It’s time for a cuppa and a sit, I’ve started my baking today for our next Open Day.  I thought I’d share with you how I manage to get all those cakes on display still fresh and delicious. Today I’ve started with cakes, and once I have enough, I’ll move on to cookies, slices etc.  It’s a tremendous job, but someone’s got to do it.  ahahaaa

Because of the sheer numbers, there are a few sleepless nights, but with my trusty freezer, I’ll be sorted for the day.

I know some of you may think it’s a sin to freeze cake.  Well, I’m here to tell you that, that is so wrong.  A lot of professional kitchens freeze cakes.  It’s the only way if you have a huge job in front of you.

In fact, just like a casserole, they taste better after they’ve had a spell in the freezer.  Providing you take the proper steps of course.   It gives the flavours a chance to even out and develop.  Popping the cakes in the freezer the day after they’re baked then putting them on hold till you’re ready is the way to go.

A rainbow cake with a slice cut out

Why not the fridge? The fridge has a drying atmosphere, and if I stuck all those cakes I make in the refrigerator, they would be stale and dry for the big event.  Not a good representation of what we do!

Freezing your cake puts it on hold. Think about bread. What happens when you put bread in the fridge?  I know you’ve all seen what happens to a sandwich that’s been popped in the fridge without wrapping.  How long does it take for the corners to curl and not long after it’s inedible?   Hours!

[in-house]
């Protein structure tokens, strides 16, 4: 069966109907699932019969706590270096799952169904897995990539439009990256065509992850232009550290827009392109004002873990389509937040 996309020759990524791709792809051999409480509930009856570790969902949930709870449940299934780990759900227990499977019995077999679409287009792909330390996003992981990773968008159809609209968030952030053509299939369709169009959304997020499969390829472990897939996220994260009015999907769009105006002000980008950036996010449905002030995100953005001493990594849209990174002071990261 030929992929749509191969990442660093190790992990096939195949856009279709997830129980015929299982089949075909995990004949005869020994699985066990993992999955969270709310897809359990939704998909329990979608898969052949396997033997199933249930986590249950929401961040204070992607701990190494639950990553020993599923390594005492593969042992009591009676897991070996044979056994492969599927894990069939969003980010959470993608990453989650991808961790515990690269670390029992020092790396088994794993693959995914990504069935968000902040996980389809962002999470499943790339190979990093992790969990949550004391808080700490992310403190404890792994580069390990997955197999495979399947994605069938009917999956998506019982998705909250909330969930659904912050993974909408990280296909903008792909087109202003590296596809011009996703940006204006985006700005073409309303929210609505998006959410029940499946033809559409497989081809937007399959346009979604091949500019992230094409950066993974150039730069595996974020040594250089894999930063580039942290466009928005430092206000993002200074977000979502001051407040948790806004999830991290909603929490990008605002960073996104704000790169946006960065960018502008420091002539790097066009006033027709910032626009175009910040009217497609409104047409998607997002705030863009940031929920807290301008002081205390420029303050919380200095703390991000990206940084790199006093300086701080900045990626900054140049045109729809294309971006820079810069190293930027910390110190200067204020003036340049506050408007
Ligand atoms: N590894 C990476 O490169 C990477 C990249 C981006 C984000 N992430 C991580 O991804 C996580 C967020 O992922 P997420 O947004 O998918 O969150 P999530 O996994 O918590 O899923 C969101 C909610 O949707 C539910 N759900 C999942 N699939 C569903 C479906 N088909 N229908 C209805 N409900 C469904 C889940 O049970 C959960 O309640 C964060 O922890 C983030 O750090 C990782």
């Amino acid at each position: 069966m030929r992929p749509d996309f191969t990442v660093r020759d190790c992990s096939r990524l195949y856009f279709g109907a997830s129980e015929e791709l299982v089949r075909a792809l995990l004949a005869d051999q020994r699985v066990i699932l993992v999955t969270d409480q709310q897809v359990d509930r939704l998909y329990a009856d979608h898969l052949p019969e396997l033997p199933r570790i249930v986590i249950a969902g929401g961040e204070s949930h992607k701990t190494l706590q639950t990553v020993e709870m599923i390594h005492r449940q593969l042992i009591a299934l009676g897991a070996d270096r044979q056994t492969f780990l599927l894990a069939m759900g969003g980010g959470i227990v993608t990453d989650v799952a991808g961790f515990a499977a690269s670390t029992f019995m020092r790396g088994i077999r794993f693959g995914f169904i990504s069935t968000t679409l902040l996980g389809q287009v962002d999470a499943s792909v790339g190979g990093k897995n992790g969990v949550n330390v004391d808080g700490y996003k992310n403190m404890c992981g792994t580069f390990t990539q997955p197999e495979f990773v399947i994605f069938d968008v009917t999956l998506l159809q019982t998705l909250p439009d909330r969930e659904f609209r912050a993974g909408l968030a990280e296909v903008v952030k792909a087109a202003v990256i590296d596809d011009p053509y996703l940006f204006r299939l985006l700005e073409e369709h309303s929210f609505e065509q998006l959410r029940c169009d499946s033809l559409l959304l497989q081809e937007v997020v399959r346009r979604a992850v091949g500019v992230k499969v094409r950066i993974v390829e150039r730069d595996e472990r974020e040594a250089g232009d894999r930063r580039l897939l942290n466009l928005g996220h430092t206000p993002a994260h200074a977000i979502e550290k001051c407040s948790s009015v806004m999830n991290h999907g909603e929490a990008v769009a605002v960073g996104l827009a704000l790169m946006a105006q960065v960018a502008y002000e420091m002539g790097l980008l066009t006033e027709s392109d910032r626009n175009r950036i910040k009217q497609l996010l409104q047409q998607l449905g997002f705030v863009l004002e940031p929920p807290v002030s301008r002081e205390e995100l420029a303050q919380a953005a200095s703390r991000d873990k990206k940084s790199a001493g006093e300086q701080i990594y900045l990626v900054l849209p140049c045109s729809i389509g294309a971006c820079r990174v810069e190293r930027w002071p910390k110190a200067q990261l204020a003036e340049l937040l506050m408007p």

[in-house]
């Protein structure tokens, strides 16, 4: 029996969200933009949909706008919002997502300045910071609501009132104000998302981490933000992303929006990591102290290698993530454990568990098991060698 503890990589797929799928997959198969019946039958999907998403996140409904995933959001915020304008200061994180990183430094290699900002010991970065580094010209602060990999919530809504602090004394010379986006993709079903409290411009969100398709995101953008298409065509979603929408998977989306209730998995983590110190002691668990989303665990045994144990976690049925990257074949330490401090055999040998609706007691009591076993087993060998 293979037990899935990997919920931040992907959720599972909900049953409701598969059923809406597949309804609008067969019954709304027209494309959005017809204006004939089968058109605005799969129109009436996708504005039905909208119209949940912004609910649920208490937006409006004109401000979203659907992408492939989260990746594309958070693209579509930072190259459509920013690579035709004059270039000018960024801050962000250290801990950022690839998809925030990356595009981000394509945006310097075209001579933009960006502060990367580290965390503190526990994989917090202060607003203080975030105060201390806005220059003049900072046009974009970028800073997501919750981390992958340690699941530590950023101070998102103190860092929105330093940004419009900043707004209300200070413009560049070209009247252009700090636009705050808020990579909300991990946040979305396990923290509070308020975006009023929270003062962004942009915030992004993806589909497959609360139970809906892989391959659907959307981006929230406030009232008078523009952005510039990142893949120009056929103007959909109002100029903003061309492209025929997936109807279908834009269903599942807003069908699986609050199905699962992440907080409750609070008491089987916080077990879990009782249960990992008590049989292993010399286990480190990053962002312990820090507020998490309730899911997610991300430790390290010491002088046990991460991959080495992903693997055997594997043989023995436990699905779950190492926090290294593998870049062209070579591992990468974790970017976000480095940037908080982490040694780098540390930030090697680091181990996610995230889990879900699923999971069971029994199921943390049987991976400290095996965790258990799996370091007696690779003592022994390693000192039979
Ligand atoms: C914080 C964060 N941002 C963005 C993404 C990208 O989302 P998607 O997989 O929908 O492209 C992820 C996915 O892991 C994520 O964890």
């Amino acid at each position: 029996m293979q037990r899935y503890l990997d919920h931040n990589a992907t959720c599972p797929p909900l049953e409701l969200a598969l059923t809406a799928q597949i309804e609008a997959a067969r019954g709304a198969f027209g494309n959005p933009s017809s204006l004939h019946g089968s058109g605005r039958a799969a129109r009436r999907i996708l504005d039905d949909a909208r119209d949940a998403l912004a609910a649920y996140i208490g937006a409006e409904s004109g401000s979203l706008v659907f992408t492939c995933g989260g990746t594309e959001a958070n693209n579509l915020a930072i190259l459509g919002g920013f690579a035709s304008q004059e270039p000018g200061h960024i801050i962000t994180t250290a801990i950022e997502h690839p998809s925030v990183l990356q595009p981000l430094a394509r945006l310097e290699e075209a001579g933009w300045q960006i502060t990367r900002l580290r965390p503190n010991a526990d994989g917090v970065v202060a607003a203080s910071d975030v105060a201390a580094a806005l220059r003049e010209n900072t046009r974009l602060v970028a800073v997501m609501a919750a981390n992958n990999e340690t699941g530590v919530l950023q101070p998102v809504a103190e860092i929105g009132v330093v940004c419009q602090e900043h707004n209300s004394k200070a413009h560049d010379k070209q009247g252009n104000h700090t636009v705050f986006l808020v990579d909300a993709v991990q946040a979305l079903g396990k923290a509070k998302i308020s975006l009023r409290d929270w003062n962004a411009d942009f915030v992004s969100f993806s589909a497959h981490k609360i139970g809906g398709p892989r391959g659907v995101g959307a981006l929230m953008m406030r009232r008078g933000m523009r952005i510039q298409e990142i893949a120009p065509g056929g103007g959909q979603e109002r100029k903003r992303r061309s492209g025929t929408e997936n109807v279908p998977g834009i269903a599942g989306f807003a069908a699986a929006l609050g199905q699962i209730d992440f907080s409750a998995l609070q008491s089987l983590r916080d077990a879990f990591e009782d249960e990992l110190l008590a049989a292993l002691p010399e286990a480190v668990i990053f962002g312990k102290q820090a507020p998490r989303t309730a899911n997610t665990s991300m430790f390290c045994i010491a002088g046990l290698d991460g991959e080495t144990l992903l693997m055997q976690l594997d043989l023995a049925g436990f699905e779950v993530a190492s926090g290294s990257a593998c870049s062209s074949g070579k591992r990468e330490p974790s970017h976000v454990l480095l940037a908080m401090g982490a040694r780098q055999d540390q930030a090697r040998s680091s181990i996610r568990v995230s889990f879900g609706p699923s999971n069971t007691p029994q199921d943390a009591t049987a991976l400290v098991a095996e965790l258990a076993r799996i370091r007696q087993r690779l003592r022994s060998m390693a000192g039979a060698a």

Tiramisu cake with sliced cut out

So why else put the cake in the freezer?

  • First of all, it takes the pressure off. If you’ve ever had to decorate a cake, you’ll know what I mean.
  • It makes the structure easier to carve if you’re doing any of that.
  • It makes them a little more robust while you’re working on them.
  • It’s so much easier to apply the crumb coat to a very cold cake.
  • And of course, it stops them from going stale while you’re organising the rest of the decorating components. You can do it all in your time and not in a panic.

Here’s how a professional kitchen or bakery freezes cake.

  1. Make and Bake your cake.
  2. Leave it on the bench, covered with a clean cloth till it is at room temp. Overnight is fine too.
  3. The next morning you can either fill the cake with buttercream or leave it plain. Pop it back in the cake tin it was baked in, lined with baking paper, then wrap in a couple of layers of clingfilm. Or as in my case if you need to use the tin again, set it on a board or plate with a layer of baking paper underneath then wrap in cling film then in a sheet of good quality foil. Make sure it is well bound.
  4. 12 – 24 hours before the day of serving, remove the cake and place it in the fridge to defrost or out on the bench, depending on what you’re doing to it next. Leave all the wrapping on it because condensation will gather on the outside of the wrapping and you want that to stay outside, before finishing the final coating and decorations.